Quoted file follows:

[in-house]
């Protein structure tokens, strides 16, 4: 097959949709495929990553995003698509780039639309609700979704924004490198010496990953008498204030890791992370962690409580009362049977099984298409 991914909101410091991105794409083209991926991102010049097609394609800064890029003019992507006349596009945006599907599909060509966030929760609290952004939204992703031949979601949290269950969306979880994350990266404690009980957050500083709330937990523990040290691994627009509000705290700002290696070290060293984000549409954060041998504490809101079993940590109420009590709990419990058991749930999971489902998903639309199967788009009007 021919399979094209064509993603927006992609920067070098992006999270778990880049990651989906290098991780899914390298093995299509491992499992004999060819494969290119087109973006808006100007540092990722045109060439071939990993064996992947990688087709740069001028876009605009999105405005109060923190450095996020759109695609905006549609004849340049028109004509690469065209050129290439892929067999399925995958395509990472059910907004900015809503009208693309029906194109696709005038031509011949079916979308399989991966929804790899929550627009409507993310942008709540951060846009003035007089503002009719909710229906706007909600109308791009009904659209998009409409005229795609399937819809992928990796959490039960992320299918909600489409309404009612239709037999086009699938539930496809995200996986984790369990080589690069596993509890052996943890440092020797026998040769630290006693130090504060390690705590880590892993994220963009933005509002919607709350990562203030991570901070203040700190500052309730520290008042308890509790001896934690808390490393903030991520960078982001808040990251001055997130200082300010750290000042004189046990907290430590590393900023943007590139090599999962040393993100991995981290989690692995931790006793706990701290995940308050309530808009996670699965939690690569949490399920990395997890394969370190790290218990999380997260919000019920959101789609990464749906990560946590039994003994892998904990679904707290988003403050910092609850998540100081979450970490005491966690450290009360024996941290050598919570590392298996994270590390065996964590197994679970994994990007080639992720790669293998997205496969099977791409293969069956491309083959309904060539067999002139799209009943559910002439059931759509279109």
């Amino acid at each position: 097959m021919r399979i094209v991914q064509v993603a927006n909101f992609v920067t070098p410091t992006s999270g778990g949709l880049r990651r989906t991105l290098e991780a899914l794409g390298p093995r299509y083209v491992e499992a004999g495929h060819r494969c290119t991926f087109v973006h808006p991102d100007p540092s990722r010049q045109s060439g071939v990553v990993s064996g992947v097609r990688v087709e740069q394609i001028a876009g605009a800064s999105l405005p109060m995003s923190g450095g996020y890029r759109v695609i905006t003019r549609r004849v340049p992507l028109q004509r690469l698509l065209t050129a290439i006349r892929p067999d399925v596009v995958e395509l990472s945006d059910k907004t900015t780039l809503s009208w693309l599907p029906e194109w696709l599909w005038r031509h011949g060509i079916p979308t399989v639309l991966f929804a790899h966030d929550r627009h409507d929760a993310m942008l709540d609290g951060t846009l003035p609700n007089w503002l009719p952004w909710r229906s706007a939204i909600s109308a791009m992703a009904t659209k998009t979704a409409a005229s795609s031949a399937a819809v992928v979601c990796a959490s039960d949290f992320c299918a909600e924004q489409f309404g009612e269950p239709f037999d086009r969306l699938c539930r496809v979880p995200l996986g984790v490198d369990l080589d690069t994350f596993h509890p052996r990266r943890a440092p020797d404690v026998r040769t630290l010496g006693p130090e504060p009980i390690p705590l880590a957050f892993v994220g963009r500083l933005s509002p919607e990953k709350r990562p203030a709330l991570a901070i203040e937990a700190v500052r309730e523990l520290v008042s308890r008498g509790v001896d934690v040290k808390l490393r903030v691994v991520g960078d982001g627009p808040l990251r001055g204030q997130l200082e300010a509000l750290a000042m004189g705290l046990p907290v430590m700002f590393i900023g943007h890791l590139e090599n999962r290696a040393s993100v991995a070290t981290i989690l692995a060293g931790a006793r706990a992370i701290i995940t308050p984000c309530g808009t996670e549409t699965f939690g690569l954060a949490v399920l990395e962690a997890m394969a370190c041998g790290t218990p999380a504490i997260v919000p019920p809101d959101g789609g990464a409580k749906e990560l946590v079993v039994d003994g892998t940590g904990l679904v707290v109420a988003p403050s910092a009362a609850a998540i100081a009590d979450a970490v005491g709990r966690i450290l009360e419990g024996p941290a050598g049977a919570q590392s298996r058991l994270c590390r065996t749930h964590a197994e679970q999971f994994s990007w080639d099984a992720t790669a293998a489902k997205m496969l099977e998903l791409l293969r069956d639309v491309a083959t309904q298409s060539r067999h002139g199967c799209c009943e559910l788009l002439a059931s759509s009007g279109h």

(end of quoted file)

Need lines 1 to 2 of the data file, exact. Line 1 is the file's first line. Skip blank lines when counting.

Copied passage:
[in-house]
């Protein structure tokens, strides 16, 4: 097959949709495929990553995003698509780039639309609700979704924004490198010496990953008498204030890791992370962690409580009362049977099984298409 991914909101410091991105794409083209991926991102010049097609394609800064890029003019992507006349596009945006599907599909060509966030929760609290952004939204992703031949979601949290269950969306979880994350990266404690009980957050500083709330937990523990040290691994627009509000705290700002290696070290060293984000549409954060041998504490809101079993940590109420009590709990419990058991749930999971489902998903639309199967788009009007 021919399979094209064509993603927006992609920067070098992006999270778990880049990651989906290098991780899914390298093995299509491992499992004999060819494969290119087109973006808006100007540092990722045109060439071939990993064996992947990688087709740069001028876009605009999105405005109060923190450095996020759109695609905006549609004849340049028109004509690469065209050129290439892929067999399925995958395509990472059910907004900015809503009208693309029906194109696709005038031509011949079916979308399989991966929804790899929550627009409507993310942008709540951060846009003035007089503002009719909710229906706007909600109308791009009904659209998009409409005229795609399937819809992928990796959490039960992320299918909600489409309404009612239709037999086009699938539930496809995200996986984790369990080589690069596993509890052996943890440092020797026998040769630290006693130090504060390690705590880590892993994220963009933005509002919607709350990562203030991570901070203040700190500052309730520290008042308890509790001896934690808390490393903030991520960078982001808040990251001055997130200082300010750290000042004189046990907290430590590393900023943007590139090599999962040393993100991995981290989690692995931790006793706990701290995940308050309530808009996670699965939690690569949490399920990395997890394969370190790290218990999380997260919000019920959101789609990464749906990560946590039994003994892998904990679904707290988003403050910092609850998540100081979450970490005491966690450290009360024996941290050598919570590392298996994270590390065996964590197994679970994994990007080639992720790669293998997205496969099977791409293969069956491309083959309904060539067999002139799209009943559910002439059931759509279109």